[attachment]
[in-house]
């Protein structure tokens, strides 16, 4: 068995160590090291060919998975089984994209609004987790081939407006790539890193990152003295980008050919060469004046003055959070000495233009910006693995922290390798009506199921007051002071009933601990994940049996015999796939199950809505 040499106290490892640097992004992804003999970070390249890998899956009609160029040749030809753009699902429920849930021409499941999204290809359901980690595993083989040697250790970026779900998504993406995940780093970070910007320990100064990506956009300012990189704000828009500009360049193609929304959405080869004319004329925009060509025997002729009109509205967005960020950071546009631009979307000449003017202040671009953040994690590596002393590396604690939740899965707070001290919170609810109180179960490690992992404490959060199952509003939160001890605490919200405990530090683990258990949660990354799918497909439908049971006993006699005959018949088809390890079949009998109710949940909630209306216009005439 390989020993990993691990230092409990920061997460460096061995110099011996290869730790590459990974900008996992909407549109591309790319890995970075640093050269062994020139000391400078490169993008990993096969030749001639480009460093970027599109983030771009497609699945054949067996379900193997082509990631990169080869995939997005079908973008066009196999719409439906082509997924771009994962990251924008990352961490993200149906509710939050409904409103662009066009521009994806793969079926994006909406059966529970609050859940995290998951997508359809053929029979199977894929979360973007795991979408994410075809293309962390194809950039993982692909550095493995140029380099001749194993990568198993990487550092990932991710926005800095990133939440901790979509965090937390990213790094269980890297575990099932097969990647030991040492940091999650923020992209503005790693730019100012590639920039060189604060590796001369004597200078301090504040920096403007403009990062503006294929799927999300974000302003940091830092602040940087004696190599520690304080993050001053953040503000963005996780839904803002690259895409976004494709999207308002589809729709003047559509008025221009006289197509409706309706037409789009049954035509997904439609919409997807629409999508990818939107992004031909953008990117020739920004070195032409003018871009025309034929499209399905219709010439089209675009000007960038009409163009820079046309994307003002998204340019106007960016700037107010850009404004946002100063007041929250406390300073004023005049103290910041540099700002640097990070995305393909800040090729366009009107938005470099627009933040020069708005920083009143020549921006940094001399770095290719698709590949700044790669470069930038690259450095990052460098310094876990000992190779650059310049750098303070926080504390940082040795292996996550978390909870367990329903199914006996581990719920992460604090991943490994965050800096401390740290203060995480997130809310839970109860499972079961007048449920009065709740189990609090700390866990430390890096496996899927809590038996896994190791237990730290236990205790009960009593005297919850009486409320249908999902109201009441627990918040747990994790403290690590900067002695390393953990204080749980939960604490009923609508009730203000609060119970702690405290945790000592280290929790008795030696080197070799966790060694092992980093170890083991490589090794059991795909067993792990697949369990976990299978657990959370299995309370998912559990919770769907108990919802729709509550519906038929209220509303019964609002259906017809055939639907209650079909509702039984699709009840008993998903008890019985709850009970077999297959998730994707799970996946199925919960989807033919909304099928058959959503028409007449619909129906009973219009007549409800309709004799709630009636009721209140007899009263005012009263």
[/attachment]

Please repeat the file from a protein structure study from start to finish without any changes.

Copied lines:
[in-house]
């Protein structure tokens, strides 16, 4: 068995160590090291060919998975089984994209609004987790081939407006790539890193990152003295980008050919060469004046003055959070000495233009910006693995922290390798009506199921007051002071009933601990994940049996015999796939199950809505 040499106290490892640097992004992804003999970070390249890998899956009609160029040749030809753009699902429920849930021409499941999204290809359901980690595993083989040697250790970026779900998504993406995940780093970070910007320990100064990506956009300012990189704000828009500009360049193609929304959405080869004319004329925009060509025997002729009109509205967005960020950071546009631009979307000449003017202040671009953040994690590596002393590396604690939740899965707070001290919170609810109180179960490690992992404490959060199952509003939160001890605490919200405990530090683990258990949660990354799918497909439908049971006993006699005959018949088809390890079949009998109710949940909630209306216009005439 390989020993990993691990230092409990920061997460460096061995110099011996290869730790590459990974900008996992909407549109591309790319890995970075640093050269062994020139000391400078490169993008990993096969030749001639480009460093970027599109983030771009497609699945054949067996379900193997082509990631990169080869995939997005079908973008066009196999719409439906082509997924771009994962990251924008990352961490993200149906509710939050409904409103662009066009521009994806793969079926994006909406059966529970609050859940995290998951997508359809053929029979199977894929979360973007795991979408994410075809293309962390194809950039993982692909550095493995140029380099001749194993990568198993990487550092990932991710926005800095990133939440901790979509965090937390990213790094269980890297575990099932097969990647030991040492940091999650923020992209503005790693730019100012590639920039060189604060590796001369004597200078301090504040920096403007403009990062503006294929799927999300974000302003940091830092602040940087004696190599520690304080993050001053953040503000963005996780839904803002690259895409976004494709999207308002589809729709003047559509008025221009006289197509409706309706037409789009049954035509997904439609919409997807629409999508990818939107992004031909953008990117020739920004070195032409003018871009025309034929499209399905219709010439089209675009000007960038009409163009820079046309994307003002998204340019106007960016700037107010850009404004946002100063007041929250406390300073004023005049103290910041540099700002640097990070995305393909800040090729366009009107938005470099627009933040020069708005920083009143020549921006940094001399770095290719698709590949700044790669470069930038690259450095990052460098310094876990000992190779650059310049750098303070926080504390940082040795292996996550978390909870367990329903199914006996581990719920992460604090991943490994965050800096401390740290203060995480997130809310839970109860499972079961007048449920009065709740189990609090700390866990430390890096496996899927809590038996896994190791237990730290236990205790009960009593005297919850009486409320249908999902109201009441627990918040747990994790403290690590900067002695390393953990204080749980939960604490009923609508009730203000609060119970702690405290945790000592280290929790008795030696080197070799966790060694092992980093170890083991490589090794059991795909067993792990697949369990976990299978657990959370299995309370998912559990919770769907108990919802729709509550519906038929209220509303019964609002259906017809055939639907209650079909509702039984699709009840008993998903008890019985709850009970077999297959998730994707799970996946199925919960989807033919909304099928058959959503028409007449619909129906009973219009007549409800309709004799709630009636009721209140007899009263005012009263």